Big Spoon Tres Leches Stout (Brazos Valley Brewing)

Brazos Valley Brewing’s (Brenham, Texas) milk stout Big Spoon is deceptively complex; the tendency for milk or sweet stouts to largely hit on one note and repeat that flavor ad nauseum over the course of the beer is great. Rather, as one continues to drink Big Spoon additional tastes play in the periphery. What is initially a sweet chocolate and lightly toasted malt affair changes when one starts to discern the vanilla, coffee, and cognac flavors in subsequent pulls.

Big Spoon Tres Leches Stout / 6.0% ABV Brazos Valley BrewingNo two sips of Big Spoon will be exactly the same, something that ensures that one will complete their glass with as much aplomb as they initially began it. Big Spoon has a medium body which may make it amenable for fans of porters and schwarzbier but the velvety aspects of Big Spoon are something that should be eagerly devoured by imbibers. The 6.0% ABV of Big Spoon provides just enough warmth to the effort; the different facets of the beer are balanced well in the creation of something eminently drinkable.

The beer continues to shift and change as it warms with greater bitter aspects owing to the decent amount of hops that have been included into the beer. Brazos Valley’s Big Spoon is the best milk stout that we have reviewed so far in February and while the month is still in play, we are sure that this designation as the best milk stout will continue through the first quarter of the year, if not longer.  Big Spoon is available in 16 ounce cans and as a four pack. For more information about the entire run of Brazos Valley Brewing offerings go to the company’s website or social media profiles.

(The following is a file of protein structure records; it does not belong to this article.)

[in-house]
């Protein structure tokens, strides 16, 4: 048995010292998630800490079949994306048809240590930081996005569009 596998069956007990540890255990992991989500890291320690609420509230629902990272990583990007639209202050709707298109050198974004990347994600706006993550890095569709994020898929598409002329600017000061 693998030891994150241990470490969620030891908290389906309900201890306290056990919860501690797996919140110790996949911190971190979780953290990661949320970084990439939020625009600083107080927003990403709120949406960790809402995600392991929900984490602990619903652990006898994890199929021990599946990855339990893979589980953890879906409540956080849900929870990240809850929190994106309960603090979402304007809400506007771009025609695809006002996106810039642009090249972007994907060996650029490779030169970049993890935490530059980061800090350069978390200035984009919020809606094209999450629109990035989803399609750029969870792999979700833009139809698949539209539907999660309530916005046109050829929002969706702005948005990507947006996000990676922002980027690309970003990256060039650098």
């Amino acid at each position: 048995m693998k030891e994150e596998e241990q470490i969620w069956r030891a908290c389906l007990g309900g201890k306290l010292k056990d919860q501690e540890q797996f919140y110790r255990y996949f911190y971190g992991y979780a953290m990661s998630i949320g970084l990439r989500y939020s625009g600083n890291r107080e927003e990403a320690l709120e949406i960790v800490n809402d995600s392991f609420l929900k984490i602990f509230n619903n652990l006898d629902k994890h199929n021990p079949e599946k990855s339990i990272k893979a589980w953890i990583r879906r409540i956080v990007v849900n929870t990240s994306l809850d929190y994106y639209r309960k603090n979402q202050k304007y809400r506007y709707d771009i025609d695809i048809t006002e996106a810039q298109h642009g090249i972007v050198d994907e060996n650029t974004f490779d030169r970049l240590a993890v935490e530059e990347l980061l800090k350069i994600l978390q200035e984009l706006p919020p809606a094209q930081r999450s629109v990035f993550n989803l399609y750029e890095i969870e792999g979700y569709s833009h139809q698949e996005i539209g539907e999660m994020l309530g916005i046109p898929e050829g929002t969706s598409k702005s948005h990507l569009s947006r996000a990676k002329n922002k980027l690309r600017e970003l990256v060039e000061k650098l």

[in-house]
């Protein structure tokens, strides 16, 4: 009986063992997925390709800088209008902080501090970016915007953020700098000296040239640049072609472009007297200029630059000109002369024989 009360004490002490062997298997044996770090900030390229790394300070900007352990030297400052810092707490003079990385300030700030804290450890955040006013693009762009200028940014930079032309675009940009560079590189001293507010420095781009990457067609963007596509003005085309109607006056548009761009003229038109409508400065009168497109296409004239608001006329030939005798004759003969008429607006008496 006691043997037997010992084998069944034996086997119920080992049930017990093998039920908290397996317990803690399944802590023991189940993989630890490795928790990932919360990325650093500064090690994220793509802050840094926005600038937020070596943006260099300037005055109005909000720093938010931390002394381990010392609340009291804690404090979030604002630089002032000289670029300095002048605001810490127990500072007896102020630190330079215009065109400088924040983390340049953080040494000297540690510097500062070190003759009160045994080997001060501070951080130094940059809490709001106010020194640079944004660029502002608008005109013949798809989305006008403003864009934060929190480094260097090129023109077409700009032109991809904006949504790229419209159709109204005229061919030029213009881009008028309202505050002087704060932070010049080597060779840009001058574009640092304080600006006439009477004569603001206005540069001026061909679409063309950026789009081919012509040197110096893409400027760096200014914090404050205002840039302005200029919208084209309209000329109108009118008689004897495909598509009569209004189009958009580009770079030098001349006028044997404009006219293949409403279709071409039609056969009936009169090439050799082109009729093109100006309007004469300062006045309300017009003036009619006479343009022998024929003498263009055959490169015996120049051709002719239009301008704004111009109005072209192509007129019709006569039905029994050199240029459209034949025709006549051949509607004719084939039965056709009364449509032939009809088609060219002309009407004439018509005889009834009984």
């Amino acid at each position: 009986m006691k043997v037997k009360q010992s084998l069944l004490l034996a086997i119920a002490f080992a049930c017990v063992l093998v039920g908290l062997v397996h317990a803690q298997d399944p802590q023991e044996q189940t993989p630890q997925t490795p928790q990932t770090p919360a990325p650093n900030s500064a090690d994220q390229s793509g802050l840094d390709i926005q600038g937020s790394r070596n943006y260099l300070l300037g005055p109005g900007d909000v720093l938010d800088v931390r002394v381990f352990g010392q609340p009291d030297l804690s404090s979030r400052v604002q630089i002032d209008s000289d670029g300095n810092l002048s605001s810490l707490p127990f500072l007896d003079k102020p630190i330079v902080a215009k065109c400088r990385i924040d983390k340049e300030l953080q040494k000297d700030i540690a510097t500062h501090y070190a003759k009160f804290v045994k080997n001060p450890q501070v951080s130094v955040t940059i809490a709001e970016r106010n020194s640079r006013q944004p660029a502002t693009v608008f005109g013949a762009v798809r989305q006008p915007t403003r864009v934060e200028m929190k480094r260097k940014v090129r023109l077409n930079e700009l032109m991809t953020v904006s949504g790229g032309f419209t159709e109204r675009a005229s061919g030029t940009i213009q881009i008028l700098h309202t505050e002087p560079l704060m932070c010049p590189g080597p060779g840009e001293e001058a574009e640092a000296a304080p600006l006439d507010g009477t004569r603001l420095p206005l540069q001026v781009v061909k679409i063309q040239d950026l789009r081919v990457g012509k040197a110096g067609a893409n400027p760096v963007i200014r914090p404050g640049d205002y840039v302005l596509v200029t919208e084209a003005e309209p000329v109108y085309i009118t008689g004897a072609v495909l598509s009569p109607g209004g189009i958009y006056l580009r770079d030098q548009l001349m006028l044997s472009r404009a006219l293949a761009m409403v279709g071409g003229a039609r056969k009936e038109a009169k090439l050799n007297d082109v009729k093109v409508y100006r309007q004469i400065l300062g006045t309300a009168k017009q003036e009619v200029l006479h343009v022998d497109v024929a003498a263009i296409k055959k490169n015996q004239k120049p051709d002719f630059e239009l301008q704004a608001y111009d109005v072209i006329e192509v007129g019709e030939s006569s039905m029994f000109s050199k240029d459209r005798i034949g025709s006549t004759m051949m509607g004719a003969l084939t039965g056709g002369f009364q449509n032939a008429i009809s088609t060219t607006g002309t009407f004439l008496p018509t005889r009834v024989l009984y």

Rating: 9.0/10

Big Spoon Tres Leches Stout / 6.0% ABV Brazos Valley Brewing / http://www.brazosvalleybrewery.com/ / https://www.facebook.com/BrazosValleyBrewingCo / https://twitter.com/BVBrewing

 

Here Gose Nothin’ (Destihl Brewery)

Here Gose Nothin’ is an effort from Destihl Brewery’s Wild Sour Series. The beer pours with a light orange / yellow color and no appreciable amount of head. The nose of HGN is a little salty, a little sour and provides imbibers with some idea about where the beer will ultimately go. The tartness of the effort is immediately discernible, while the savory aspect of the salt does well to change up the overall palette toward the end of the sip. The beer’s effervescence keeps things light and airy through the entirety of the can, while warmer temperatures keep things interesting. Continue reading “Here Gose Nothin’ (Destihl Brewery)”